As I begun to inspect the paintwork, I stumbled in what turned out to be the main deal breaker. The thick layer of clear coat on the exposed carbon fiber of the NACA duct on the bonnet presented massive yellowing and cracking, which was clearly synonymous that the car was parked outside for most of its life.
Uh oh...
At a closer inspection also the roof lining on the top of the windshield showed severe yellowing. 
Can you see it?
The engine bay had no signs of rust, but looked a bit tired, with the plastics and rubber parts presenting a matte, hard finish.
Gold VIN plate and engine cover: it's authentic
I was bummed: here I was standing in front of a model of the most sought after BNR34 ever made, with great mileage on it, but unsure about its health status.

On my way home I collected my thoughts and decided to book a visit to inspect the other Sparkling Silver model for a comparison.

More on Part 3...

The Hunt Part 1 - Getting Connected

As I started my search in summer 2015 I quickly realized that I knew very little about the steps necessary to buy a used car in Japan and, most importantly, what to look for in order to avoid buying a lemon. The BNR34 is now a 15 years old car and, although most of the owners take good care of them, they didn't elude father time and the little (or not so little) issues that come with a used vehicle. While overall it's a very solid car, the mid-90s engineering shows and presents some flaws and weak aspects that is important paying attention to before pulling the trigger on the purchase.

After a few months browsing, and other popular Japanese used car websites (a word of warning: this will quickly become a highly addictive pastime!) I decided that I needed external advice, ideally from a BNR34 owner of which, of course, I knew none. This is when I summoned Mr. Speedhunters himself and fellow Italian, Dino Dalle Carbonare. Actually at the time we didn't know each other at all: I cold-emailed him asking for a meeting as I stumbled into some of his articles on SH. Dino is a long term Japan resident, Editor in Chief for Speedhunters and arguably the most famous foreigner BNR34 owner living in Japan. He bought his car, a Bayside Blue V-spec, at a Nissan dealership over 15 years ago and has then proceeded to fine tune it step by step while covering the progress on Speedhunters: who better qualified than him to ask for advice to?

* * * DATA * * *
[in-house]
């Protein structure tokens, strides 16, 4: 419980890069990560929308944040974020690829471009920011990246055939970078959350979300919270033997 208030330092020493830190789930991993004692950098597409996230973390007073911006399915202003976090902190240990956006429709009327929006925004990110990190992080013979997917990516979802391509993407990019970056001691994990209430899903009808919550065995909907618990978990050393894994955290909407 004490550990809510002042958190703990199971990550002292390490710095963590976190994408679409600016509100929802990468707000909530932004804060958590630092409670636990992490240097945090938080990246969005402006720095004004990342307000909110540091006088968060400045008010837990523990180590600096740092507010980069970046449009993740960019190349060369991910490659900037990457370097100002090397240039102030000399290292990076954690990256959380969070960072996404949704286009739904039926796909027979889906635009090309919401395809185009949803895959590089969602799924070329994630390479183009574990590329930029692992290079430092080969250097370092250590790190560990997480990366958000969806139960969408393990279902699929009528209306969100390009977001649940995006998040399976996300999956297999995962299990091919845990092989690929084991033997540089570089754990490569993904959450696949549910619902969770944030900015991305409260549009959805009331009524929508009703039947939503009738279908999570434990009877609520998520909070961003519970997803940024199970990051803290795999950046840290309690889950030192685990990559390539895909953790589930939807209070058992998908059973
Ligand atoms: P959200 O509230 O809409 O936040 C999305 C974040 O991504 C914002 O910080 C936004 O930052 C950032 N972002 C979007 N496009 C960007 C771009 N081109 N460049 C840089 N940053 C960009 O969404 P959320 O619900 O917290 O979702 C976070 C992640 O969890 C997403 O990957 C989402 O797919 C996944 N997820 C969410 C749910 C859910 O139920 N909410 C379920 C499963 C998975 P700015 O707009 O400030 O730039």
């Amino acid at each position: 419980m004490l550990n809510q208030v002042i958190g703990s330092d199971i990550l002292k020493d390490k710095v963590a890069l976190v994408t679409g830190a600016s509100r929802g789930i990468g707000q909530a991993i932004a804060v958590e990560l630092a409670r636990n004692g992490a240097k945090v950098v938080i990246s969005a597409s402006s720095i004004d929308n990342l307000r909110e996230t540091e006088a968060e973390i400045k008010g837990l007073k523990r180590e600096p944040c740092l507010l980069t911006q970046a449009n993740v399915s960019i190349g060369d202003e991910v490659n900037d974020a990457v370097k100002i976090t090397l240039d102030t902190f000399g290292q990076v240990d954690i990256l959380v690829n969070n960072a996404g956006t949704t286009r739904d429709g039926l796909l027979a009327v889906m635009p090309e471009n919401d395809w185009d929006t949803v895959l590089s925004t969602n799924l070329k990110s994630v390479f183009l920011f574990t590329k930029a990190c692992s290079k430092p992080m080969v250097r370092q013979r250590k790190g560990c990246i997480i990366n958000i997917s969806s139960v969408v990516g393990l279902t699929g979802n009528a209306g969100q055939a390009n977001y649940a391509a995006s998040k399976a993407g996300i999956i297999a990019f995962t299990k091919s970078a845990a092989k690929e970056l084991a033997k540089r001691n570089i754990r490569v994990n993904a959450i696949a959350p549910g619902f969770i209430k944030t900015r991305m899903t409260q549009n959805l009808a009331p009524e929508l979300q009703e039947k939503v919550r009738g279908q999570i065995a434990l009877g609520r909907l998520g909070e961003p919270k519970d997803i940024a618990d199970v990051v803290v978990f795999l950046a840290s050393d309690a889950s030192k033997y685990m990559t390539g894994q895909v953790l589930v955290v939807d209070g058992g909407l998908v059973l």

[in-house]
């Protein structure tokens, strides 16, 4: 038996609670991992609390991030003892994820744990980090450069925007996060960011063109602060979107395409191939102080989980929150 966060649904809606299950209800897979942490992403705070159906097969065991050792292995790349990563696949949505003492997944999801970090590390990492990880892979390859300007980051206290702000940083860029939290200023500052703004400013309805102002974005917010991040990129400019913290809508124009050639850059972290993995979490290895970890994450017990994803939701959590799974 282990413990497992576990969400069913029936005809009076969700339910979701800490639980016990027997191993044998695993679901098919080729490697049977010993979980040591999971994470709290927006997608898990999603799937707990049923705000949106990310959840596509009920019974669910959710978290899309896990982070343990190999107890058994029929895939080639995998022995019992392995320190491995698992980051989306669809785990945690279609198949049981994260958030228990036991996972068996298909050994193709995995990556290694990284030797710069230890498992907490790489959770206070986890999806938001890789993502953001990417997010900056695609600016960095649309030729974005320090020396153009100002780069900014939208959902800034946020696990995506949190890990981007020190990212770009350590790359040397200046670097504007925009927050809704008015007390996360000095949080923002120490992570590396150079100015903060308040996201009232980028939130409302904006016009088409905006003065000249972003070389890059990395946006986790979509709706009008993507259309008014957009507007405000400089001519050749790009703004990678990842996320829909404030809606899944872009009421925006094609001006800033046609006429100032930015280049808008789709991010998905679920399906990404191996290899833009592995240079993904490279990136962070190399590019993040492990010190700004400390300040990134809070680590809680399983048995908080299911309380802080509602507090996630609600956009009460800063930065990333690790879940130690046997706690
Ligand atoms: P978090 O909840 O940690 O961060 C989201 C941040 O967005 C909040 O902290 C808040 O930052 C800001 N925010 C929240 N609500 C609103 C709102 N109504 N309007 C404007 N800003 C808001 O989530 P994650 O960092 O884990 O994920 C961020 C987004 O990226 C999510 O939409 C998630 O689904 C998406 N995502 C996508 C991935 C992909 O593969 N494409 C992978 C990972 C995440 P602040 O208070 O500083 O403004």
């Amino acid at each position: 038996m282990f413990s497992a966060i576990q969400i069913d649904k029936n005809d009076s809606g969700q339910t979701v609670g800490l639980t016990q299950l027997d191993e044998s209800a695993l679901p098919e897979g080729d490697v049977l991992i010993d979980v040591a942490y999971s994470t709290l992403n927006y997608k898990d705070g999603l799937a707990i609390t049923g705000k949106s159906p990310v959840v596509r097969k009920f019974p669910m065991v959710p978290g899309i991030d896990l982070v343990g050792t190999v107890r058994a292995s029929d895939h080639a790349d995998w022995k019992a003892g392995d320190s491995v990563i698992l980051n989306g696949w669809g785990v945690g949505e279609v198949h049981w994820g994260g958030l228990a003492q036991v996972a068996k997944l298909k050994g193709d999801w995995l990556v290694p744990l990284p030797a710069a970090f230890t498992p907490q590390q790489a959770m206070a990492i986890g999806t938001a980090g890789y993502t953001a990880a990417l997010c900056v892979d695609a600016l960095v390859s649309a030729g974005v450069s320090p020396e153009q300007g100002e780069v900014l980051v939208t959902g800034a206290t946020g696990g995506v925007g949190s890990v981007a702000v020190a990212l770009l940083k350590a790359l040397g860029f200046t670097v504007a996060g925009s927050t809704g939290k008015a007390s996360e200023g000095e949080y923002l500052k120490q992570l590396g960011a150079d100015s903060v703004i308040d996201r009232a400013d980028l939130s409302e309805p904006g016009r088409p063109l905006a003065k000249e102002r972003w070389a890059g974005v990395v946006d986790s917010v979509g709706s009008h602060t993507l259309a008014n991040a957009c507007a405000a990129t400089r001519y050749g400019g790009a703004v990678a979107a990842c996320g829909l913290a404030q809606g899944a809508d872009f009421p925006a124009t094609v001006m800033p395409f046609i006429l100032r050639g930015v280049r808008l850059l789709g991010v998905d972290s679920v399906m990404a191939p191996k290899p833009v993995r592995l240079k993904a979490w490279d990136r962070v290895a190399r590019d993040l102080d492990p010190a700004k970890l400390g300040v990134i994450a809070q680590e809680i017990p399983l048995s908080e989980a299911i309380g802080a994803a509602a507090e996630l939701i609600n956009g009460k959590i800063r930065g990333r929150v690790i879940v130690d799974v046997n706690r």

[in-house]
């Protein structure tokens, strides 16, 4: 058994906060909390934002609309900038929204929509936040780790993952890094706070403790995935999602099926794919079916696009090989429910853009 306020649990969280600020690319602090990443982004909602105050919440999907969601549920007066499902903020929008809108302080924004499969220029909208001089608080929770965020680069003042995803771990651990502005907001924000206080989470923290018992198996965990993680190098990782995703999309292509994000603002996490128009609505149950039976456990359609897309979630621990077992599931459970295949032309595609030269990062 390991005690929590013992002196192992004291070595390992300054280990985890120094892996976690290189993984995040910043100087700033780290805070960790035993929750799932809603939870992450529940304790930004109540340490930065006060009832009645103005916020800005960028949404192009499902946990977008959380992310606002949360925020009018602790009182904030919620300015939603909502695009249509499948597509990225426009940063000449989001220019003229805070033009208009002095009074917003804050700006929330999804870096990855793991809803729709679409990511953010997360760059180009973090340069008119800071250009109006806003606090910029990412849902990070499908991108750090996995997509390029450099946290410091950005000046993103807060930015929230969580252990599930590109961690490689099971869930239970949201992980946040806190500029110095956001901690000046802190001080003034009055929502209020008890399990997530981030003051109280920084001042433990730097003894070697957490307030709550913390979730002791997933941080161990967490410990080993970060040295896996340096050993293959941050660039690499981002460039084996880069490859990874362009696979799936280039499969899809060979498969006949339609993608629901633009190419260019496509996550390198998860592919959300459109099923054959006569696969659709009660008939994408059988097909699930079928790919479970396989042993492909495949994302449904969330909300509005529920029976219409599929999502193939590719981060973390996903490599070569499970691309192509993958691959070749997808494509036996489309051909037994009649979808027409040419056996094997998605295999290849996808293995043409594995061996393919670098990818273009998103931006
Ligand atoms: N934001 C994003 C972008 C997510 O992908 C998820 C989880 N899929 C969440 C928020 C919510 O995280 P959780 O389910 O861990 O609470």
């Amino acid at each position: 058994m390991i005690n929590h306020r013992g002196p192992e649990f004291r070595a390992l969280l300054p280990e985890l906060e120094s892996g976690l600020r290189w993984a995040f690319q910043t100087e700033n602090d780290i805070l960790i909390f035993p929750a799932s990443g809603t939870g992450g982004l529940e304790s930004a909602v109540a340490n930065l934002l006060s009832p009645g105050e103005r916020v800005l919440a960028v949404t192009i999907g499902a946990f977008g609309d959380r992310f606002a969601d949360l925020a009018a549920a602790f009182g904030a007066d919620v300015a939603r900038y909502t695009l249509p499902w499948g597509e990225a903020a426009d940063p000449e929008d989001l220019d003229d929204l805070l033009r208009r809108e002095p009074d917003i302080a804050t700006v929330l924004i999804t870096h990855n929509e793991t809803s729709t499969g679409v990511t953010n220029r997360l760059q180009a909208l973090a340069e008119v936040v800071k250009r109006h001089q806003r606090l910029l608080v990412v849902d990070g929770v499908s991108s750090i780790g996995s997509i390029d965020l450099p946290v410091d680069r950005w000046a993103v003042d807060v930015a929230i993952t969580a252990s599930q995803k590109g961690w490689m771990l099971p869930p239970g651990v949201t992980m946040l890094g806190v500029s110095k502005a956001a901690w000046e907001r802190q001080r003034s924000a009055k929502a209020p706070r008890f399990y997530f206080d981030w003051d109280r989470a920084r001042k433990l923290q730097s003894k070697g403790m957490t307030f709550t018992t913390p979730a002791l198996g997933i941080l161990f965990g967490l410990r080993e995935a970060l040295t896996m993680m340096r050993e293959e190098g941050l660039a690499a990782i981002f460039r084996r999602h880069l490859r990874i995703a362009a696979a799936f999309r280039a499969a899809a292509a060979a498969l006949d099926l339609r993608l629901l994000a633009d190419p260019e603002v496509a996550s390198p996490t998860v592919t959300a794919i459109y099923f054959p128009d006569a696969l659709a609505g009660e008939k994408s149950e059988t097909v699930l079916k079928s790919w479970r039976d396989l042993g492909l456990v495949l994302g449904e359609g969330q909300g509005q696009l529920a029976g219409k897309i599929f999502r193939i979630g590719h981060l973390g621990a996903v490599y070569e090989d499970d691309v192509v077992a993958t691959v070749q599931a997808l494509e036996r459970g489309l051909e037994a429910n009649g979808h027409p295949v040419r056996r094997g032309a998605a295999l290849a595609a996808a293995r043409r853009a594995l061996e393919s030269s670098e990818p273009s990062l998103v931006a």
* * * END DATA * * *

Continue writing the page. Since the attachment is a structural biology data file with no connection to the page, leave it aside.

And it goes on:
Dino's BNR34
We ended up meeting in June over coffee in Hiroo: Dino is genuinely a super-nice guy, always available (when his schedule permits) and, most importantly, an all-out car nut! We had a good chat and he shared some useful tips about what to look for when buying, maintenance and cost of ownership. We agreed that the car was going to be at least a V-spec and not a standard model and progressed our chat through the evening. He then offered to drive me to Roppongi station (I obviously accepted), which turned out to be my first time ever riding in a R34.

TRIVIA: truth to be told, that night Dino, despite having just met me a couple of hours before, offered me to join him in a meet-up at Yokohama with some friends and a "famous Porsche tuner" of whom I couldn't clearly catch the name. As I had work the next day and no clue of who the guy was (remember my time away from cars explained in my last post), I declined. Turns out that the "famous Porsche guy" was no other than...Magnus Walker. I still punch myself to this very day for passing out on this. You can read an awesome article by Dino on that night here.
Yes, I passed on this...
The choice online was vast: usually around 50 BNR34 can be found on sale on the main websites, with, at the time, prices ranging from 3.5M (roughy USD 40K) for a high mileage V-spec up to 7M for more rare examples. One of the most important points for me was that the car had to be either very lightly tuned or, ideally, full stock (pretty rare). A hard-tuned car has been tuned for a very specific reason (to be driven hard!) and I assumed (although not always true) that an unmolested model would have been generally in better shape. Track cars completed with bucket seats, time log-in devices and crazy aero kits where an absolute no; same for models with the interior vandalized by dozens of gauges, neons and stickers (an unfortunate and very common trend in Japan). Selecting an used car can be a nightmare when you have OCD.
HKS Circuit Attack Couter? Avoid!
After a few weeks I was pretty set on what I was looking for: an unmolested V-spec II Nür. With 750 models produced, the Nür was the swan-song for the BNR34 and the model that made most sense to have, after chasing it for 15 years. While they were demeaning a premium compared to V-specs and V-specs II, the prices where nowhere close to what they are today and, after a few months searching two models surfaced online at the same time: a Pearl Black 66,000km and a Sparkling Silver 78,000km models. This was beyond lucky because these cars are incredibly rare to come up for sale and having not one, but two to choose amongst was an absolute luxury!
Actual screenshot that I sent to Dino
I proceeded right away to set up an appointment to inspect the black model first.

Stay tuned!